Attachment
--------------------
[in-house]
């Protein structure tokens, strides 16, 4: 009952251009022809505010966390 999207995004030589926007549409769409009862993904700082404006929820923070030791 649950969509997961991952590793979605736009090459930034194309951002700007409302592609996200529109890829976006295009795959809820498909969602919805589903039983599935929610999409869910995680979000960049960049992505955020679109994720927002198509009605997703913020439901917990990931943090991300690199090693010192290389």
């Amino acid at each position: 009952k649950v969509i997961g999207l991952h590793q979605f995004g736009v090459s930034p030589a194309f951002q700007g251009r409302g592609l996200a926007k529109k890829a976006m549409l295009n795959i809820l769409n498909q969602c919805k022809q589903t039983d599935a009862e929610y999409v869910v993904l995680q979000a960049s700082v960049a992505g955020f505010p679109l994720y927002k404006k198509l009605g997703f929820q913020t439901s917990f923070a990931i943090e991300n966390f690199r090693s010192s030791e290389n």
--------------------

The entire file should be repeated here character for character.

[in-house]
């Protein structure tokens, strides 16, 4: 009952251009022809505010966390 999207995004030589926007549409769409009862993904700082404006929820923070030791 649950969509997961991952590793979605736009090459930034194309951002700007409302592609996200529109890829976006295009795959809820498909969602919805589903039983599935929610999409869910995680979000960049960049992505955020679109994720927002198509009605997703913020439901917990990931943090991300690199090693010192290389």
């Amino acid at each position: 009952k649950v969509i997961g999207l991952h590793q979605f995004g736009v090459s930034p030589a194309f951002q700007g251009r409302g592609l996200a926007k529109k890829a976006m549409l295009n795959i809820l769409n498909q969602c919805k022809q589903t039983d599935a009862e929610y999409v869910v993904l995680q979000a960049s700082v960049a992505g955020f505010p679109l994720y927002k404006k198509l009605g997703f929820q913020t439901s917990f923070a990931i943090e991300n966390f690199r090693s010192s030791e290389n």